Chapter 5: Smoothing

Why Smooth?

It is common to smooth the functional data, or replace the signal at each voxel with a weighted average of that voxel’s neighbors. This may seem strange at first - why would we want to make the images blurrier than they already are?

It is true that smoothing does decrease the spatial resolution of your functional data, and we don’t want less resolution. But there are benefits to smoothing as well, and these benefits can outweigh the drawbacks. For example, we know that fMRI data contain a lot of noise, and that the noise is frequently greater than the signal. By averaging over nearby voxels we can cancel out the noise and enhance the signal.


In this animation, two different smoothing kernels (4mm and 10mm) are applied to an fMRI scan. Notice that as we use larger smoothing kernels, the images become blurrier and the anatomical details become less distinct. Also note that, for the sake of simplicity, this animation uses a 2D slice of the brain to demonstrate this preprocessing step. In actual fMRI data, the kernel would be applied in all three dimensions.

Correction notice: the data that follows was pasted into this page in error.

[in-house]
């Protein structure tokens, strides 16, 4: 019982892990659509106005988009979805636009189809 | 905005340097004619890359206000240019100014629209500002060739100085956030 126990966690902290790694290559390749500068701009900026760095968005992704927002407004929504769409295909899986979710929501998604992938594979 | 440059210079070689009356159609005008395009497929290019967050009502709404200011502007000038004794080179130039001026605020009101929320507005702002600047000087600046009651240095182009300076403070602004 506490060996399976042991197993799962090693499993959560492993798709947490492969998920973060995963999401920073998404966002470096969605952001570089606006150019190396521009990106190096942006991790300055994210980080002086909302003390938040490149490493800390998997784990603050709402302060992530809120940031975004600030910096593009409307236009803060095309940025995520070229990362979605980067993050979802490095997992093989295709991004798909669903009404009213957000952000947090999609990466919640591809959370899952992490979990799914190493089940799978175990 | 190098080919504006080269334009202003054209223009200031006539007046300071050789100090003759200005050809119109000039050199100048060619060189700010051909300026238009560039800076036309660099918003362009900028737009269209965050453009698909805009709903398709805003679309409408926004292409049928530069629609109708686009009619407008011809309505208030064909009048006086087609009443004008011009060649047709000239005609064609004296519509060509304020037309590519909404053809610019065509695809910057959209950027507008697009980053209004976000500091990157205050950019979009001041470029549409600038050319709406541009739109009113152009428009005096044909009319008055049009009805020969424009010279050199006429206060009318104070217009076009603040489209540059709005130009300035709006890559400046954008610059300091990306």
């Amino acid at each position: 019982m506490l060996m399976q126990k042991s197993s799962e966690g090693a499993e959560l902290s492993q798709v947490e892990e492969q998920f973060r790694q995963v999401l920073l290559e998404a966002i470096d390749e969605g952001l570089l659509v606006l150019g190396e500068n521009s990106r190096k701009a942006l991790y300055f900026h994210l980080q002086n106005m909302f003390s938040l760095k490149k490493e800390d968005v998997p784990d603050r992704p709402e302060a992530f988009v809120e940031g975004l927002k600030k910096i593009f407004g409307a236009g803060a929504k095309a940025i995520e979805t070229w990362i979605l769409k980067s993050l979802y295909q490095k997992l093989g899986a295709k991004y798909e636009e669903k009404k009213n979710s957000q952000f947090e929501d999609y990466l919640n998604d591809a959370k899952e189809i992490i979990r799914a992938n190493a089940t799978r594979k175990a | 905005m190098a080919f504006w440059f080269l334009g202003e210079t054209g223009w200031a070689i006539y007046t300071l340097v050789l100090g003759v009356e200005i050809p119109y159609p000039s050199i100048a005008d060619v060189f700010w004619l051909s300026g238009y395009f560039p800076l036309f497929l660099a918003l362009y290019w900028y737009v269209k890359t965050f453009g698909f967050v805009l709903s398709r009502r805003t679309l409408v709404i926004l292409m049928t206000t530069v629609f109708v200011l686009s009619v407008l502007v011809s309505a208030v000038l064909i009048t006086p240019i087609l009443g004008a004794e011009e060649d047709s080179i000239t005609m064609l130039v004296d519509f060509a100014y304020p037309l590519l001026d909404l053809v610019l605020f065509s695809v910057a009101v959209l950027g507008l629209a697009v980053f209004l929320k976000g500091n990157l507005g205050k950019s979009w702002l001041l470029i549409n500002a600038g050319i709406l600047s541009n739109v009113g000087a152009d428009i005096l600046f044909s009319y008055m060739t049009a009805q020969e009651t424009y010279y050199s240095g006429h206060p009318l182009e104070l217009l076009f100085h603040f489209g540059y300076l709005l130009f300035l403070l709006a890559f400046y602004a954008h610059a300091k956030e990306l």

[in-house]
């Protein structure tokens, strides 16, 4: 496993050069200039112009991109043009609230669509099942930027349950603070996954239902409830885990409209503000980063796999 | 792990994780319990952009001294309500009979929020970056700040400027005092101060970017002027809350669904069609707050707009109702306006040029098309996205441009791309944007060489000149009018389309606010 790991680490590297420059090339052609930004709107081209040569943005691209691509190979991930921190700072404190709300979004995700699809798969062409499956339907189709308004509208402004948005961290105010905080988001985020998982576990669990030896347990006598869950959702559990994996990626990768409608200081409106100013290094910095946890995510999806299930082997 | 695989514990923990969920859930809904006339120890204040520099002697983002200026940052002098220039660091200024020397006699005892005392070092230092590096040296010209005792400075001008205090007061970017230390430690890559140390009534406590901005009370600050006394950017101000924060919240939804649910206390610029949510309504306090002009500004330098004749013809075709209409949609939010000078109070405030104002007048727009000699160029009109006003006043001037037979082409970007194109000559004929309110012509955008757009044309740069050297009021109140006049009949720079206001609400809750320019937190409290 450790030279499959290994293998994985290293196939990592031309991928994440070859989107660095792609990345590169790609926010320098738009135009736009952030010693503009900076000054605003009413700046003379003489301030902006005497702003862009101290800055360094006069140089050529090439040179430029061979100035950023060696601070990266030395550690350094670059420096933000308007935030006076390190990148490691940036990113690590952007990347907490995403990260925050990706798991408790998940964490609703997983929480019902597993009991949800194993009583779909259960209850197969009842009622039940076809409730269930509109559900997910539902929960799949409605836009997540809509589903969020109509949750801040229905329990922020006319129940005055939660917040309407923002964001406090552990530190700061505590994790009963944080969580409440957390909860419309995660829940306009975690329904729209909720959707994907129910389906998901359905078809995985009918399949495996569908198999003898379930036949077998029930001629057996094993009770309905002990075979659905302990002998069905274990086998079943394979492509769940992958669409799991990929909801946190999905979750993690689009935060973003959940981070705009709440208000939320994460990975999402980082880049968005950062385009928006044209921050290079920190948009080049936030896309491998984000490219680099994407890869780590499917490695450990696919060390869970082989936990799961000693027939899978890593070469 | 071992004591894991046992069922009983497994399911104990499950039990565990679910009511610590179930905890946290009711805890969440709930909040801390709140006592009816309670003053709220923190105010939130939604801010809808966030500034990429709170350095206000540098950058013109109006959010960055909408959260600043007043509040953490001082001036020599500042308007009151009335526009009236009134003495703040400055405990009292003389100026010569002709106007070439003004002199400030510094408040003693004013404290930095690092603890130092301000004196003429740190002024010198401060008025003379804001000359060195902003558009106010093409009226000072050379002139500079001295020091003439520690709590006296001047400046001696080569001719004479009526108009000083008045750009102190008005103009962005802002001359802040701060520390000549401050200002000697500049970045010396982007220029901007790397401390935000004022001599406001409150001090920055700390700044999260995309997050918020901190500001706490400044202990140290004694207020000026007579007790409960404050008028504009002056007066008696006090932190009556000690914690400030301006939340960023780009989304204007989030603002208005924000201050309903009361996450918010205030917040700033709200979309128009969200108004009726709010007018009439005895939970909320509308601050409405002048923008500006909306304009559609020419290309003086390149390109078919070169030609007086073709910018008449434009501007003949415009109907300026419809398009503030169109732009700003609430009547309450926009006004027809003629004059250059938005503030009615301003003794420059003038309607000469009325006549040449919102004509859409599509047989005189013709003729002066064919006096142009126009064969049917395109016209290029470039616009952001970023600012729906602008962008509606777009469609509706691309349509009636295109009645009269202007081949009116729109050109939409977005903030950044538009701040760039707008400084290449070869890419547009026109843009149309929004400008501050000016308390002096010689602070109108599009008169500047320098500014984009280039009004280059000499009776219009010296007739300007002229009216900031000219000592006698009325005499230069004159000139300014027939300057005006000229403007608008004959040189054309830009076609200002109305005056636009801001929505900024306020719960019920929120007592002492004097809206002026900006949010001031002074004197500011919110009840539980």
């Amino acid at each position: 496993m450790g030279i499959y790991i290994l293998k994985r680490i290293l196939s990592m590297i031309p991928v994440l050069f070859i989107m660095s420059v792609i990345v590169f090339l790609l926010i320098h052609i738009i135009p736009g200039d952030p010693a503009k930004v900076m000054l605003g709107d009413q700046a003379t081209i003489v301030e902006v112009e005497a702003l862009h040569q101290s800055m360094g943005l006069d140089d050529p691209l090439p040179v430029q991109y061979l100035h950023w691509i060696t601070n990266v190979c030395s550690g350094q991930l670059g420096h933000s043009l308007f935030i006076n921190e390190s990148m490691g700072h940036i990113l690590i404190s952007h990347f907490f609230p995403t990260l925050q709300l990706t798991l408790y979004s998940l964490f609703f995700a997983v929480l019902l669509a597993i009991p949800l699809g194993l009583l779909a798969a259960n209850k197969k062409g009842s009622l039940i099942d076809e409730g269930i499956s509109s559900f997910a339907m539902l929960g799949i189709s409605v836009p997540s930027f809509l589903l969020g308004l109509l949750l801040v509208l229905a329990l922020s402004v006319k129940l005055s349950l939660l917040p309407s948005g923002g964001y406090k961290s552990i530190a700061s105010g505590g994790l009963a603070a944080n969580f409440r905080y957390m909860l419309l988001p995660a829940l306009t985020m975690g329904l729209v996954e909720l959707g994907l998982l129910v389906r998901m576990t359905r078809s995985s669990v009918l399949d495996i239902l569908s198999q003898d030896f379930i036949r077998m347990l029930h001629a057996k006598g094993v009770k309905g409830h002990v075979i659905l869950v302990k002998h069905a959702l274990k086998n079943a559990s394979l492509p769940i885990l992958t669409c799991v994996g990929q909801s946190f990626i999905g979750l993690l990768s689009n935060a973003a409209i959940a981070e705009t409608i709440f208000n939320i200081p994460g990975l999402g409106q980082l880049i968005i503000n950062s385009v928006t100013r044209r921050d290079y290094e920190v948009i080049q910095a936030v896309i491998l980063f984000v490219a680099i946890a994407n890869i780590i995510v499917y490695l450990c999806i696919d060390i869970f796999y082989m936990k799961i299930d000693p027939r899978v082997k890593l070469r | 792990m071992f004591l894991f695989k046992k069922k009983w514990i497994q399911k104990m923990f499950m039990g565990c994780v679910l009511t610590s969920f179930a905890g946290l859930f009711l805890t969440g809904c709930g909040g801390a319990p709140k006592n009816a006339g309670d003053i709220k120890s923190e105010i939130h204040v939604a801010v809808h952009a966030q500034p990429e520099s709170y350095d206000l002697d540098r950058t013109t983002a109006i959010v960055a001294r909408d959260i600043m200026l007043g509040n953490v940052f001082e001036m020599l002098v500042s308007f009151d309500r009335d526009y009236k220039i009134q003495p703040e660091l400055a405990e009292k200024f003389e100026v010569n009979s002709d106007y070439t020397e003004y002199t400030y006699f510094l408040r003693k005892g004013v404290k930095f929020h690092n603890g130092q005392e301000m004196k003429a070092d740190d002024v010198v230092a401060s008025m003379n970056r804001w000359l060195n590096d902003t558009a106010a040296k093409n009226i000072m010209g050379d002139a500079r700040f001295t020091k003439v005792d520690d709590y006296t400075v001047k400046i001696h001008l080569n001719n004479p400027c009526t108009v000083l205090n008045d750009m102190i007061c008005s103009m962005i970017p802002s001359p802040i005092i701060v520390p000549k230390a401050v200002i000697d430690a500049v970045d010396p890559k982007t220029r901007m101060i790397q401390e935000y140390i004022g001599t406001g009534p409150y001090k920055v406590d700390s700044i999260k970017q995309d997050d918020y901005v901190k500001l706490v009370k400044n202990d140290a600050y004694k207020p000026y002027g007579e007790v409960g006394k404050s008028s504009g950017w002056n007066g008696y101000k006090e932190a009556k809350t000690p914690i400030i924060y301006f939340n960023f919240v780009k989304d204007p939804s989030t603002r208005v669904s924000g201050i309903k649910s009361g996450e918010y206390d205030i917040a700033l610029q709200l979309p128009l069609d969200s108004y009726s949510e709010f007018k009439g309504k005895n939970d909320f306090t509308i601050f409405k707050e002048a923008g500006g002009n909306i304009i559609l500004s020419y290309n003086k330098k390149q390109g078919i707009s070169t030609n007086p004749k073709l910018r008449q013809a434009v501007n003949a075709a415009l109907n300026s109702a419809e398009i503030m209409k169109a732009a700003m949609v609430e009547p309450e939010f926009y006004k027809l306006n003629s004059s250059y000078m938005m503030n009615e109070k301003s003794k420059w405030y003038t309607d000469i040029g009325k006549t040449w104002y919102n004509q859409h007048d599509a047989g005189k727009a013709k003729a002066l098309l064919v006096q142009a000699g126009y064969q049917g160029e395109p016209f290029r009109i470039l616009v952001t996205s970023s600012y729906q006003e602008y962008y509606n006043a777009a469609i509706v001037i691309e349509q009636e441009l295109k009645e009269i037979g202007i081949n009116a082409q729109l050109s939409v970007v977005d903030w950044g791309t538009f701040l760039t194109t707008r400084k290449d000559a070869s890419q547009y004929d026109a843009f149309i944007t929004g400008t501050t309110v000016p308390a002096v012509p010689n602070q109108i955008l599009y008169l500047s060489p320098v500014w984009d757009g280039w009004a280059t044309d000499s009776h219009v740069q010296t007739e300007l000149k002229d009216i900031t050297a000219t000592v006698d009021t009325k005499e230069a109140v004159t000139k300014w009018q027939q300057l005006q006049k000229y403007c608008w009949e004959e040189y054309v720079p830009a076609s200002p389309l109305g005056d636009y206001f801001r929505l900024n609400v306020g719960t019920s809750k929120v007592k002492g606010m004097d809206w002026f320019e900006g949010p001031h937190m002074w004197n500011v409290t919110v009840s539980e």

There is another benefit to smoothing. As you will see in the next chapter, our goal is to normalize every subject’s brain to a template brain which has standardized coordinates. Click on the Next button to learn more about Normalization, and how smoothing can help improve statistical power.